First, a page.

Meet Anne Teschner of The Care Center

The following interview is part of Philanthropy Roundtable’s “Free to Give” series highlighting the impact philanthropy can have when Americans have the right to give freely to the causes and communities they care about most. Learn more here.

“The Care Center has been around since 1986. When it was first formed, the teen pregnancy rate was extremely high in Holyoke–it was formed in response to that. The community banded together and said we needed to do something, so we began as a support program for teen mothers. Since then, our work has only grown.”

“The mindset of The Care Center, as an organization, is to identify challenges and address them, with the goal of moving women out of poverty. We want them to be economically self-sufficient. That is what we’re about.”

“Teen mothers are still the core of the population we work with, but we also work with other low-income women, and those who started with us as teens but have since grown up. We’ve really broadened our outlook: we’ve incorporated a GED/HiSET program, an in-house college daycare center, door-to-door transportation, a nurse practitioner, housing and more.”

“Close to half the families in Holyoke are woman-led households. That means any kind of community development needs to focus on those women and provide them with what they need to support their families. Holyoke is a city that struggles with high levels of poverty, racial discord, poorly performing schools and other hallmarks of a city in trouble. But for many, The Care Center is an exhilarating and guiding force in town–one that allows people to feel optimistic.”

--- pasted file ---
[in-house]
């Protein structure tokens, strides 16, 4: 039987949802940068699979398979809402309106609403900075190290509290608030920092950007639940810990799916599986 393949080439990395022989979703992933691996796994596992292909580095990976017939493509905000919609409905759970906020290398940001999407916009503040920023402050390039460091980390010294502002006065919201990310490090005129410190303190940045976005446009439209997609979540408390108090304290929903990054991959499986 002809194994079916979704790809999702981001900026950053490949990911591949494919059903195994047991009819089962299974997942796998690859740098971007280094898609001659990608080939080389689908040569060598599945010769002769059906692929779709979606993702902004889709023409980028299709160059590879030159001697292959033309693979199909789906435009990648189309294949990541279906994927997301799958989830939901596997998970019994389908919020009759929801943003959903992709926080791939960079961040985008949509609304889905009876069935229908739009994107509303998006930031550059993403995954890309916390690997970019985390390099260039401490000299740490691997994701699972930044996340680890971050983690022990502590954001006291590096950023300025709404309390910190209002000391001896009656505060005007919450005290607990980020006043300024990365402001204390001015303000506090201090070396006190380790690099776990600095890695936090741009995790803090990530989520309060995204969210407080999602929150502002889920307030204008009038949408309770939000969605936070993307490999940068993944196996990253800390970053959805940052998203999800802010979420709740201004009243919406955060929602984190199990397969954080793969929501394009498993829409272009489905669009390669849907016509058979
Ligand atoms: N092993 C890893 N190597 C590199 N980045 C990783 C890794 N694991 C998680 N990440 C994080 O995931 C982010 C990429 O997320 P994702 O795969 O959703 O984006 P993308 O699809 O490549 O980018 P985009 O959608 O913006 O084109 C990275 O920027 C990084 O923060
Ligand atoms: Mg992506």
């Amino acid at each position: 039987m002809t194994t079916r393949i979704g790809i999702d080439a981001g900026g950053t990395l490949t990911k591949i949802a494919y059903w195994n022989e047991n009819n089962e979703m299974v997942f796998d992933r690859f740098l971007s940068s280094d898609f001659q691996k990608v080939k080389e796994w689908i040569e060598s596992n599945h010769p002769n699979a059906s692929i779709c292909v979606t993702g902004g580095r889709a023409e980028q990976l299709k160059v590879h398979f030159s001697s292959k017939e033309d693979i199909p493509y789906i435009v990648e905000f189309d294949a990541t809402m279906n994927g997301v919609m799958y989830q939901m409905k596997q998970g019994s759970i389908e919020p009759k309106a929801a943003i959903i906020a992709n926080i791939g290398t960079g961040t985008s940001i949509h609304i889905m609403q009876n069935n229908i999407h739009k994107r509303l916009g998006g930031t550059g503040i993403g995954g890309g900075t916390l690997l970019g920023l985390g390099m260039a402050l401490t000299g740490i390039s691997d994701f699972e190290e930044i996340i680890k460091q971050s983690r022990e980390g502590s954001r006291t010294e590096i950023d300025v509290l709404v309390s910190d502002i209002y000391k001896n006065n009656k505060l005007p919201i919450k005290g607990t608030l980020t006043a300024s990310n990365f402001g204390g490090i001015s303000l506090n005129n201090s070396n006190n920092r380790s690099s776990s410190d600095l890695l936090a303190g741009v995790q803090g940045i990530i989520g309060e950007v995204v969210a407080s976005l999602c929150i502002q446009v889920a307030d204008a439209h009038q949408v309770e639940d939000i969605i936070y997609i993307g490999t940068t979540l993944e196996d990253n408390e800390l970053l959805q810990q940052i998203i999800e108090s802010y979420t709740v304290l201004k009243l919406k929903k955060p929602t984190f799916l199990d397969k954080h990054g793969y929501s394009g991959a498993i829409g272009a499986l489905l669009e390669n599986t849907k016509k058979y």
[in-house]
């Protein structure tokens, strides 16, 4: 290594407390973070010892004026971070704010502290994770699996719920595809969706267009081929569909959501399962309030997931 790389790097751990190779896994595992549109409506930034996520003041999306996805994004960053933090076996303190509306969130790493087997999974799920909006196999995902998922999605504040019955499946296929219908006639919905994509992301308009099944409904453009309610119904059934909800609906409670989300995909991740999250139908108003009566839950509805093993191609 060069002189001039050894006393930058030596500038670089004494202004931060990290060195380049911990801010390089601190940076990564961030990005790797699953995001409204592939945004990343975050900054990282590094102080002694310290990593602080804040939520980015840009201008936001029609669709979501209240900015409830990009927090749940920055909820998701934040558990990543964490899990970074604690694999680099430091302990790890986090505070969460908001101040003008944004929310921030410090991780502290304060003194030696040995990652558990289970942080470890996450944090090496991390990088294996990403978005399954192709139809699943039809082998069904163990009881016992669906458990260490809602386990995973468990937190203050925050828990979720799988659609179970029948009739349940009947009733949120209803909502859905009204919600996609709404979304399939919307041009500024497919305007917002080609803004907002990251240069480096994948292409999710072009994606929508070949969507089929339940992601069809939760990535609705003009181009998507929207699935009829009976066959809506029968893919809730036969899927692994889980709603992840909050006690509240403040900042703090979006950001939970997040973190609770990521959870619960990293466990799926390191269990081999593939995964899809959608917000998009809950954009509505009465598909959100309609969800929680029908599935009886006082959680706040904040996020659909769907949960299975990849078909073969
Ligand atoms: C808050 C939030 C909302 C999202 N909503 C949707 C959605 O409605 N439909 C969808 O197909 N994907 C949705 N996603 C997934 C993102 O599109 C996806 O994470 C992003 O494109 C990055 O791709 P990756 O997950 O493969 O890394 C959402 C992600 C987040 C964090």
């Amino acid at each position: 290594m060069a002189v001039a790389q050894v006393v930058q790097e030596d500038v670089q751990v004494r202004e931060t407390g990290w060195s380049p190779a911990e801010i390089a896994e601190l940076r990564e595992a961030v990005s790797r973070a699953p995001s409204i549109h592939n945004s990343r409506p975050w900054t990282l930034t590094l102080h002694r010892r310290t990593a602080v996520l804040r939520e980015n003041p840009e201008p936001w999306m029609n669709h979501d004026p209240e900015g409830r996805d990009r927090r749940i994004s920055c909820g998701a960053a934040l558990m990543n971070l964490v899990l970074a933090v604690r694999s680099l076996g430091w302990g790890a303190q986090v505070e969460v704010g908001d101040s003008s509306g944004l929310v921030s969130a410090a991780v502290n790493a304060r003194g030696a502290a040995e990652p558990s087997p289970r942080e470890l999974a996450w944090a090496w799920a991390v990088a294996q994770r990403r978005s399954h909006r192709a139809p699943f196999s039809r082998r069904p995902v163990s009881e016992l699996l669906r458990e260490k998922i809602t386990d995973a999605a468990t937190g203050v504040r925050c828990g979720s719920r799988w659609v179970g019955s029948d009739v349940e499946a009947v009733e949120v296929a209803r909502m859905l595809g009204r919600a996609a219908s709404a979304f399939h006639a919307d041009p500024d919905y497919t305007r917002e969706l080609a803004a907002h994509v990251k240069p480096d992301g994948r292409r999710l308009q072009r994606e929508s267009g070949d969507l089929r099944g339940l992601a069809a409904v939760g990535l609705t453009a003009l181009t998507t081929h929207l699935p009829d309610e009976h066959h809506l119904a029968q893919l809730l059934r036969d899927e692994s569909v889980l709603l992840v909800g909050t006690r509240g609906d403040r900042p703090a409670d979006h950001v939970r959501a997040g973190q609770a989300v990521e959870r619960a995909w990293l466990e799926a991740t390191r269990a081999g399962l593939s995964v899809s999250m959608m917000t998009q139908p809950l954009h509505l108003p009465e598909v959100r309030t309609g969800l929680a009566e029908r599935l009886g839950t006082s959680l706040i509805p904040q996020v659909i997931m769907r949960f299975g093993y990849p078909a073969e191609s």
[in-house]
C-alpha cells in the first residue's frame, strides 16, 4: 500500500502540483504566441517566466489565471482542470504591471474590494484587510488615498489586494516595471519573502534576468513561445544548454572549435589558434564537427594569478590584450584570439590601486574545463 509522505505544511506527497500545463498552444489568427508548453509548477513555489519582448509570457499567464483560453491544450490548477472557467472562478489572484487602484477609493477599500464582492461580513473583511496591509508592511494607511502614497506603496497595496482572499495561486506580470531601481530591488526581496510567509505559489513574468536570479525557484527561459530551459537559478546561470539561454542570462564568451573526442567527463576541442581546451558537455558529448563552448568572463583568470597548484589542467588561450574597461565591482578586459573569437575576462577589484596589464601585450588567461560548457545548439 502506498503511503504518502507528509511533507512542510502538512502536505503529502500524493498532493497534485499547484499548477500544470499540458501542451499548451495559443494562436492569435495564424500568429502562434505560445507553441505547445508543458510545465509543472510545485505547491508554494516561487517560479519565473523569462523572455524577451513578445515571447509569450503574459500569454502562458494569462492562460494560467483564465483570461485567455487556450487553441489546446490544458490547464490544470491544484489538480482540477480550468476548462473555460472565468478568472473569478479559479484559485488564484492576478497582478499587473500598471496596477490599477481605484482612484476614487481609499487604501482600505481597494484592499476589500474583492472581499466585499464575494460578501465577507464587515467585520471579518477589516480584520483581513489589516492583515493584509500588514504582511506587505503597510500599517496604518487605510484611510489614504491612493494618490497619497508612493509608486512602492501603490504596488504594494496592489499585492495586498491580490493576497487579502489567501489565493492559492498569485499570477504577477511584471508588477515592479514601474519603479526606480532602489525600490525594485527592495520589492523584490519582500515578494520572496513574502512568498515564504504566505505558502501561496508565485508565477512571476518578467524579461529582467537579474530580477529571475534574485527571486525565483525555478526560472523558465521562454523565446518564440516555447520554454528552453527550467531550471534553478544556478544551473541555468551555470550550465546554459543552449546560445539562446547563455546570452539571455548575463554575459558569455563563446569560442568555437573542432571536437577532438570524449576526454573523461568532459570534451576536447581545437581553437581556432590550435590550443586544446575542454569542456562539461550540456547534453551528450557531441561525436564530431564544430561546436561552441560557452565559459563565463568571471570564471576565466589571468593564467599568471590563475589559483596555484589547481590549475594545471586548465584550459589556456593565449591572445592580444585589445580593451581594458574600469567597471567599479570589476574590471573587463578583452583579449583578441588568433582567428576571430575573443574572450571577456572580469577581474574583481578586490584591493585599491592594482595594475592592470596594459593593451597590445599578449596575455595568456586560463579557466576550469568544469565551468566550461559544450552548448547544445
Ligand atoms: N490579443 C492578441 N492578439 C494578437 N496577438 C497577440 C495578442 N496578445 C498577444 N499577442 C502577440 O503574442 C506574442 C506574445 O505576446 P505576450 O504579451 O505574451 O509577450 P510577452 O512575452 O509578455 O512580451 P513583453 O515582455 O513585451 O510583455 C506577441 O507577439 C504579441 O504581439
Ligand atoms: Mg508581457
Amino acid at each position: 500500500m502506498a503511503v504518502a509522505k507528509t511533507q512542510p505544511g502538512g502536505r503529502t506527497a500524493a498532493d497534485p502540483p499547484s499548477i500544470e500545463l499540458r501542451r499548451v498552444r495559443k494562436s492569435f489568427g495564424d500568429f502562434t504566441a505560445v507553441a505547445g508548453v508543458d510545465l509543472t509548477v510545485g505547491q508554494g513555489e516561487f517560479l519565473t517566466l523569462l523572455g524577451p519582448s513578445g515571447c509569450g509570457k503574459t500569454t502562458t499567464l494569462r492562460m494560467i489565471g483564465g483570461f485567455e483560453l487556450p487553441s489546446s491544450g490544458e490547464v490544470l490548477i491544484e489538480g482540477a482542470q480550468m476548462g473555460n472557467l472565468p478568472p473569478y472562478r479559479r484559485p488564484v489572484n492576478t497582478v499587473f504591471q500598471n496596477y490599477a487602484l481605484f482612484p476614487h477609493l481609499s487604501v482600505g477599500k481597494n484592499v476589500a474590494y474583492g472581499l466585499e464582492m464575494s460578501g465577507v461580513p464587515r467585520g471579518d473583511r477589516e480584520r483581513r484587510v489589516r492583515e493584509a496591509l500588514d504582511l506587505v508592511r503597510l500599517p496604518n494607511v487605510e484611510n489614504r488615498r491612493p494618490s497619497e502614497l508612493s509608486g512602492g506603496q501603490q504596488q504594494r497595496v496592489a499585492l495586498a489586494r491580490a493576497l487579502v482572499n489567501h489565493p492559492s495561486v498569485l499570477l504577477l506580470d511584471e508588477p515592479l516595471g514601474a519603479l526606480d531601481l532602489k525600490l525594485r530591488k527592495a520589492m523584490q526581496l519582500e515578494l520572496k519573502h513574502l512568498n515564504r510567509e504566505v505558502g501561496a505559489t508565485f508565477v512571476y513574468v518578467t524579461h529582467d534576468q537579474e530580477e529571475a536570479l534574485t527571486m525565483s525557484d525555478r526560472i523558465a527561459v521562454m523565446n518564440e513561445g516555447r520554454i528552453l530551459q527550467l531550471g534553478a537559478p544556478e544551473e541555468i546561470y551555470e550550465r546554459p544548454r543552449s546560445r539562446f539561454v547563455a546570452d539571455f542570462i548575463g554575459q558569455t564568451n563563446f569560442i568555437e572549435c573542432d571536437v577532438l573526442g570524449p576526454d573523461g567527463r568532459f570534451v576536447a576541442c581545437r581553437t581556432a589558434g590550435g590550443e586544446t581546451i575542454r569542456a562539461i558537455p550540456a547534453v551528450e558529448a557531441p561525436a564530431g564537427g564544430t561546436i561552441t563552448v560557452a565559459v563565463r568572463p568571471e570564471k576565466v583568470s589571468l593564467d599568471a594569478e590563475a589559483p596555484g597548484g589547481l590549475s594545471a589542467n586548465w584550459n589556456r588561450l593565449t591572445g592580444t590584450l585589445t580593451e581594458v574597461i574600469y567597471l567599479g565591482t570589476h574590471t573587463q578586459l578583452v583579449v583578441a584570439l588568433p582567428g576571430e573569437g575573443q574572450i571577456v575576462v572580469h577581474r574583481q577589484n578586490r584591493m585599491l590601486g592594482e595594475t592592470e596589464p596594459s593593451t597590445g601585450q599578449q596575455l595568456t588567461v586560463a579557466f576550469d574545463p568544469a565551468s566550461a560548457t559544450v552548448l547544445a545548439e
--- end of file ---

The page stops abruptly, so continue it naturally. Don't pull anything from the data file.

“It’s clear to us that you can’t move out of poverty without a solid education. That’s what the impetus was for our GED program. We also did something highly unusual–where we are, in the Pioneer Valley, we’re surrounded by top colleges and all kinds of private schools–we looked at what led other students to succeed in the schools around us. Time and time again, we saw four key things that we’ve added to our GED program: a focus on the arts and humanities, a focus on physicality, small class sizes and an assumption of success as a baseline.”

“It also became clear to us that if you’re a single mother, a GED isn’t enough to get you out of poverty anymore. We incorporated college prep into our work. We took all that and put it on top of our GED program, and the results were fabulous. It astonished us. About 75% of our graduates went on to college!”

“It’s about providing the same tools and access and structure to low-income women and girls as you would to middle-and high-income women and girls. It was very exciting. But we also noticed that after our students went off to college, they often didn’t finish. Our goal was to get them to a degree, so we found ourselves facing yet another quandary.”

“When those supports went away, when they went outside of our institution, they didn’t do as well as we hoped. We could either remake the community college system, or we could bring a college into The Care Center. So, that’s exactly what we did. Seven years ago, Bard Microcollege Holyoke was born. Today, we’re officially a campus of Bard College.”